By Doina Chiacu
WASHINGTON (Reuters) - Experts on the White House coronavirus task force persuaded President Donald Trump that a travel advisory was preferable to the strict quarantine he was considering for the hard-hit New York area to limit the spread of the pathogen, officials said on Sunday.
Trump had said on Saturday afternoon he might impose a ban on travel in and out of New York state and parts of New Jersey and Connecticut, the epicenter of the health crisis in the United States, drawing protests from governors including Andrew Cuomo of New York.
Hours later Trump dropped the idea, advocating a strong travel advisory instead, as was then announced by the U.S. Centers for Disease Control and Prevention.
"We had very intensive discussions last night at the White House with the president. As you know, the original proposal was to consider seriously an enforceable quarantine," said Dr. Anthony Fauci, director of the National Institute of Allergy and Infections Diseases.
"After discussions with the president, we made it clear, and he agreed, that it would be much better to do what's called a strong advisory," Fauci said on CNN's "State of the Union."
Fauci said enforcing a quarantine could create more difficulties for people and the same goal could be accomplished with an advisory.
Task force members unanimously decided on Saturday to go forward with the travel advisory and advised Trump - a New Yorker himself - who accepted their recommendation, U.S. Treasury Secretary Steven Mnuchin said.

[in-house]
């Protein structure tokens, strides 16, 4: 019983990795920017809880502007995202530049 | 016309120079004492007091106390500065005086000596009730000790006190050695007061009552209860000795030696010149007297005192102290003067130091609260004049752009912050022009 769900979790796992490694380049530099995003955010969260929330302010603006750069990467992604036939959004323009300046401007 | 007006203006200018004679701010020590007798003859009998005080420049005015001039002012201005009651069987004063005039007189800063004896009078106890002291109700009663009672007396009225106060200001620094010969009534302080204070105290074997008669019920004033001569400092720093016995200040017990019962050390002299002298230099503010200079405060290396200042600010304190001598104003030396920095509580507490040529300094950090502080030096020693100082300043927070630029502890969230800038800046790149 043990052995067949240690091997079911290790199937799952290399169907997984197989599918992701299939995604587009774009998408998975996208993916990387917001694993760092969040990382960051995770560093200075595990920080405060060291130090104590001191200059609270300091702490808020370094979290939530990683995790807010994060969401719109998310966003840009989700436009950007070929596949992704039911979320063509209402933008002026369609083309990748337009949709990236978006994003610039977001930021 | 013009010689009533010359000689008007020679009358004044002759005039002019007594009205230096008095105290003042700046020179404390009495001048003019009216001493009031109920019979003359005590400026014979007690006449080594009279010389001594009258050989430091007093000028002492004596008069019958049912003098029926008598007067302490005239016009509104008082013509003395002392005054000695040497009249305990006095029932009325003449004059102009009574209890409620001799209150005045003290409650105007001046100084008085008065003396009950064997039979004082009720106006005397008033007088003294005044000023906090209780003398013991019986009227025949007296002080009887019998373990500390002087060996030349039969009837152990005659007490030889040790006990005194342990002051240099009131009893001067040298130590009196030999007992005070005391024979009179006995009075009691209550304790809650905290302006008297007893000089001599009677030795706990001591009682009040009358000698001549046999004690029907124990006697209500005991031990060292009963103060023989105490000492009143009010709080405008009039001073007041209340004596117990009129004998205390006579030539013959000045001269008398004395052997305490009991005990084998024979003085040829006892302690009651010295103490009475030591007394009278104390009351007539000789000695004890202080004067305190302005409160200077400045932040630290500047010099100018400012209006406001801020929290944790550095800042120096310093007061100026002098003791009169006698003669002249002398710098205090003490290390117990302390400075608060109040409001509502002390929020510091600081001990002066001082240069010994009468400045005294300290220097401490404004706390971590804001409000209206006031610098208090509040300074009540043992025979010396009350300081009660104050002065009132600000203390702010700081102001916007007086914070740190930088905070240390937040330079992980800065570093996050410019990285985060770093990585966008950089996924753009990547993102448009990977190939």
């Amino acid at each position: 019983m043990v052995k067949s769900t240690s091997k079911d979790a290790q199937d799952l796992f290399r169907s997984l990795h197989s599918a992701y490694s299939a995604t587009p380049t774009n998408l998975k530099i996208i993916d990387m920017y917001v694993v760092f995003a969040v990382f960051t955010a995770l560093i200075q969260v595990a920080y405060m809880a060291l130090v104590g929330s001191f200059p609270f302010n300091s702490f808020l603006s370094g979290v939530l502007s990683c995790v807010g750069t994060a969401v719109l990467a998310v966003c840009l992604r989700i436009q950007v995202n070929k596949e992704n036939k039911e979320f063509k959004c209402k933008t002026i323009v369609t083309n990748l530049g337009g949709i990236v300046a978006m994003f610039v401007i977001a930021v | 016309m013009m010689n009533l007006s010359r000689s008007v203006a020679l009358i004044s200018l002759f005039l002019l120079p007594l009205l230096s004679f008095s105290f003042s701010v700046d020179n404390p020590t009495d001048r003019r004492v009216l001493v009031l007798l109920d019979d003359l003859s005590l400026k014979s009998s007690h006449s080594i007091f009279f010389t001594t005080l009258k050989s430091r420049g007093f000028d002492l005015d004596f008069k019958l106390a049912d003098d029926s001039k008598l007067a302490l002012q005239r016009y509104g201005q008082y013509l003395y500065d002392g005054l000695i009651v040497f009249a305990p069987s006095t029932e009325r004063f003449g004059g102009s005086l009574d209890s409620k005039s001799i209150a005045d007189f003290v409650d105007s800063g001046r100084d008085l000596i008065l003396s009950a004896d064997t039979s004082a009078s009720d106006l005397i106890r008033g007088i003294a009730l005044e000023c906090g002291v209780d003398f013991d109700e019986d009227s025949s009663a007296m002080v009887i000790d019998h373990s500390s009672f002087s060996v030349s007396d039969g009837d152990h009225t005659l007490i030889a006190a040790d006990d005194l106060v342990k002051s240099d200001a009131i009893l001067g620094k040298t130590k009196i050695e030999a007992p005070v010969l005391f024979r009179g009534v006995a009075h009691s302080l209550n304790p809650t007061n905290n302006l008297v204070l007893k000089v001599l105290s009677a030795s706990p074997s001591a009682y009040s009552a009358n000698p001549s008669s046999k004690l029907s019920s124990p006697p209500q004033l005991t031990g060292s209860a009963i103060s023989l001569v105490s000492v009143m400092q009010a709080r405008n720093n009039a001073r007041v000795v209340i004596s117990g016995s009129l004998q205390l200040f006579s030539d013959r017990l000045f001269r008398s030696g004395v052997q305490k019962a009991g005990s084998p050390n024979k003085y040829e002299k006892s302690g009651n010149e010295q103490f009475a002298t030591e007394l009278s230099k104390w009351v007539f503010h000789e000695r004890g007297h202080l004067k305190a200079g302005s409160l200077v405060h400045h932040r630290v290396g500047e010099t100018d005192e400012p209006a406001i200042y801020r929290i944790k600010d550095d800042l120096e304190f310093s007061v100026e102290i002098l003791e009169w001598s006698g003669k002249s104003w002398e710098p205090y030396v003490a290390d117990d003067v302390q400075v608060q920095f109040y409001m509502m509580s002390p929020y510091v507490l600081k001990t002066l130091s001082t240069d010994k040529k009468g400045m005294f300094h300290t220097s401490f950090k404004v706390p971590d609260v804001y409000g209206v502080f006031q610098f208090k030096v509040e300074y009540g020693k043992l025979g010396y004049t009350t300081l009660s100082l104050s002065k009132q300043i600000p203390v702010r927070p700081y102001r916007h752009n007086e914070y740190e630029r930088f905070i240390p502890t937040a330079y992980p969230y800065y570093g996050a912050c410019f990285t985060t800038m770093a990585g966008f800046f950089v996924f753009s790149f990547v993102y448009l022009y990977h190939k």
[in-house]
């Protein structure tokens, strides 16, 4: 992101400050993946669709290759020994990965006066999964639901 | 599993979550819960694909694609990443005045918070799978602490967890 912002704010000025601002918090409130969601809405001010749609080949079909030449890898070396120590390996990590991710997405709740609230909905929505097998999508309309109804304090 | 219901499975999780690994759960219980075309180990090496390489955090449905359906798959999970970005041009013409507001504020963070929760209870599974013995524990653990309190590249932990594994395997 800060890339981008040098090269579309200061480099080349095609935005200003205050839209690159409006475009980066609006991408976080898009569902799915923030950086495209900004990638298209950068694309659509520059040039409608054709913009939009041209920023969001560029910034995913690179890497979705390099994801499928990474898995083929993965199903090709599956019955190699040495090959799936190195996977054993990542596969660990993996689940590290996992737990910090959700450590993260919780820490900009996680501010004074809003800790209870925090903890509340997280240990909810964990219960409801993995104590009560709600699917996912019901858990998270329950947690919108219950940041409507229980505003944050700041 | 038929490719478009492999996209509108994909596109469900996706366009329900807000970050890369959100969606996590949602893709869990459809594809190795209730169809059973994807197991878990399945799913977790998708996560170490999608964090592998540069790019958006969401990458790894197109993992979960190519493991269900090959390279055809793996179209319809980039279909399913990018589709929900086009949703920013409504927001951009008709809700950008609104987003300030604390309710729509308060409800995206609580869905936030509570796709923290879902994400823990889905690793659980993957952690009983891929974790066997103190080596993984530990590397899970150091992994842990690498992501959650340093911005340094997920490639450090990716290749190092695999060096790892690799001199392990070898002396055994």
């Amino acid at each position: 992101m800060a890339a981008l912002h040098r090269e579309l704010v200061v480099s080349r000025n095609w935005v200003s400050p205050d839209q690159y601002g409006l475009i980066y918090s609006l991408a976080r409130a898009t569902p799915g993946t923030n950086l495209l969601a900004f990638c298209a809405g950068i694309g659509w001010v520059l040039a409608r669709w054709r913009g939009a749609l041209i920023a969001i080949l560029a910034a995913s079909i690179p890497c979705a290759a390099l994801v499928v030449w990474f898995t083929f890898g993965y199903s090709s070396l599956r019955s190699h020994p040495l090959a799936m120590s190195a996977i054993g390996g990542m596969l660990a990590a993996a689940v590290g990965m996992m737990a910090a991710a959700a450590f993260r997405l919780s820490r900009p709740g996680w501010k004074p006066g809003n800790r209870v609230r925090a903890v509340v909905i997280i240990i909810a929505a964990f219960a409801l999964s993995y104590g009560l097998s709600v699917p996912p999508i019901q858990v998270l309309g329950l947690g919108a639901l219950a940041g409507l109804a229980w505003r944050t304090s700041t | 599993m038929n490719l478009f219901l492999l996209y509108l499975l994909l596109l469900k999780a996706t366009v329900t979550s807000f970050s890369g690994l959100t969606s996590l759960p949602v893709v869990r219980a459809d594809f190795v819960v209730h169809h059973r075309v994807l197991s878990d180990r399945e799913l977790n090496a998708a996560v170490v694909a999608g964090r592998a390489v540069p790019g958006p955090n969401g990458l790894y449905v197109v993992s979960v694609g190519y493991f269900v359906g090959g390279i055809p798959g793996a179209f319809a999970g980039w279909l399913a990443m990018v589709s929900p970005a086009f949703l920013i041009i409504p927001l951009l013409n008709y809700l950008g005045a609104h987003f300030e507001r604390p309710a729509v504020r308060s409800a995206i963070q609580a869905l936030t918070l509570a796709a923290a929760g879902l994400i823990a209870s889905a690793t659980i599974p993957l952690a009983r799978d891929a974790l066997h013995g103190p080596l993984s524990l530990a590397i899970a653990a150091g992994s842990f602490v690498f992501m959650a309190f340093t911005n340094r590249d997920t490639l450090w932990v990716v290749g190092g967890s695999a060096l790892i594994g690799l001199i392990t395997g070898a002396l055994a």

"I think the president wanted to consider all the options. He was obviously concerned what was going on with New York," Mnuchin said in an interview with "Fox News Sunday."
Trump also spoke with the state governors and "he was comfortable that people would take this advisory very seriously, and would not travel," Mnuchin added.
Cuomo said he supported the travel advisory and that the advice was "nothing that we haven't been doing" already.
Dr. Deborah Birx, a member of the task force, said that "we are asking every single governor and every single mayor to prepare like New York is preparing now."
"No state, no metro area will be spared," Birx said on NBC's "Meet the Press" program.
Since the virus first appeared in the United States in January, Trump has vacillated between playing down the risks and urging Americans to take steps to slow its spread. Officials have tamped down what Vice President Mike Pence has called Trump's "aspirational" goal of re-opening the U.S. economy by Easter on April 12.
Nancy Pelosi, speaker of the Democratic-controlled House of Representatives, said Trump's initial downplaying of the virus' potential was deadly.
"As the president fiddles, people are dying," Pelosi said on CNN.
For a graphic on the coronavirus in the United States, see https://graphics.reuters.com/HEALTH-CORONAVIRUS-USA/0100B5K8423/index.html
(Reporting by Doina Chiacu; Editing by Lisa Shumaker and Will Dunham)